Sharing classified information with nonfederal actors has benefits that extend well beyond protecting elections and improving cybersecurity.
Latest in Intelligence Oversight
The House Permanent Select Committee on Intelligence has released a partially-redacted summary of its “China Deep Dive” report on the U.S. intelligence community’s capabilities and competencies regarding the People’s Republic of China.
The GOP isn’t wrong to suspect partisan bias in the Trump-Russia investigation. That’s why Americans need a different kind of intelligence reform.
What’s in the decision ruling that Canada’s intelligence service failed to disclose that information in national security warrant applications was likely illegally obtained?
Moscow’s bounty program fits a pattern of Russian policy in Afghanistan rooted in the country’s desire to maintain influence in its near abroad.
The Senate Select Committee on Intelligence will hold an open hearing on May 5 at 9:30 a.m. to consider the president’s nomination of Rep. John Ratcliffe for director of national intelligence. What should the committee ask him?
The Office of the Director of National Intelligence on April 30 released its annual transparency report for the 2019 calendar year. The report presents statistics on how often the government uses certain national securities authorities.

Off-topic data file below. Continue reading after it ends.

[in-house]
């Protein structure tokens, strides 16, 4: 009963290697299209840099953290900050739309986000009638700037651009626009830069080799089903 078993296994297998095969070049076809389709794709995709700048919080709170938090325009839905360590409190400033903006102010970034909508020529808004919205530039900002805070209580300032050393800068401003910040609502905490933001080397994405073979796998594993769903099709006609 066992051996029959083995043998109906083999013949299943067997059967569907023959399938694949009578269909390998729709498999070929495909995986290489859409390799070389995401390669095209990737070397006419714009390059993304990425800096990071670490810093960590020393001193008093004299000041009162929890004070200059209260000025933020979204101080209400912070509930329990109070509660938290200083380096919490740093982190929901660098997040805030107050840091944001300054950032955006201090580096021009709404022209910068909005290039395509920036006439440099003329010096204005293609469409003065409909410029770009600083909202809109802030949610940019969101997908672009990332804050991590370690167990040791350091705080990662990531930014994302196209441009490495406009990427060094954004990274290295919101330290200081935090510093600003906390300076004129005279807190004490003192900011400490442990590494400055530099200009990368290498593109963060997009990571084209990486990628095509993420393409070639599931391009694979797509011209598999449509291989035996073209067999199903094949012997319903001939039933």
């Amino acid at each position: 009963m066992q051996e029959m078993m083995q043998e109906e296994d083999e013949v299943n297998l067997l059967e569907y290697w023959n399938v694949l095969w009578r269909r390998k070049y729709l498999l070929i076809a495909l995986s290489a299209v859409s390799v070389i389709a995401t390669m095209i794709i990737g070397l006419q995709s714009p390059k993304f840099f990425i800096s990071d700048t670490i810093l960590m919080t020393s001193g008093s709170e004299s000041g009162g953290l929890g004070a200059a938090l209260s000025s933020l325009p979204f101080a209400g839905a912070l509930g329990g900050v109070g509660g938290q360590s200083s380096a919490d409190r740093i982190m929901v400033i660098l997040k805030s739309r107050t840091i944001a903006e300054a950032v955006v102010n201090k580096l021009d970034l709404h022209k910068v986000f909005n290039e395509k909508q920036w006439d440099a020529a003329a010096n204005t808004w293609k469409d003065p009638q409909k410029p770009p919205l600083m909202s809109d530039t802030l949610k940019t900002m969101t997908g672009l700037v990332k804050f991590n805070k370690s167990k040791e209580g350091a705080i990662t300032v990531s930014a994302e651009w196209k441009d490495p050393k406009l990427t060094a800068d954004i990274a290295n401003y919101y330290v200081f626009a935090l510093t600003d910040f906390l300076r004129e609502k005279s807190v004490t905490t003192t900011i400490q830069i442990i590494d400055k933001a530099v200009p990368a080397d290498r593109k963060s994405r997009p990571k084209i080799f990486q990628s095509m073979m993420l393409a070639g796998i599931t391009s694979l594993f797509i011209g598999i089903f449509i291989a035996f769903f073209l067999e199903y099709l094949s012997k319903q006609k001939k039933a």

You can read the report here and below:
The Inspector General of the Intelligence Community (ICIG) released a statement about the whistleblower form that the Ukraine whistleblower used to file his complaint.
Counsel for the IC whistleblower contacted acting Director of National Intelligence Joseph Maguire to inform of the whistleblower’s intention to “contact the congressional intelligence communities directly,” in a letter released yesterday.
The Chairman of the House Permanent Select Committee on Intelligence Adam Schiff published a letter written to Attorney General Bill Barr regarding the Department of Justice’s involvement in the whistleblower complaint. Schiff characterized the intervention as “improper and contrary to both a clear, categorical statutory directive and longstanding IC whistleblowing practices” before demanding the formal legal opinion, allegedly from the Office of Legal Counsel related to the complaint.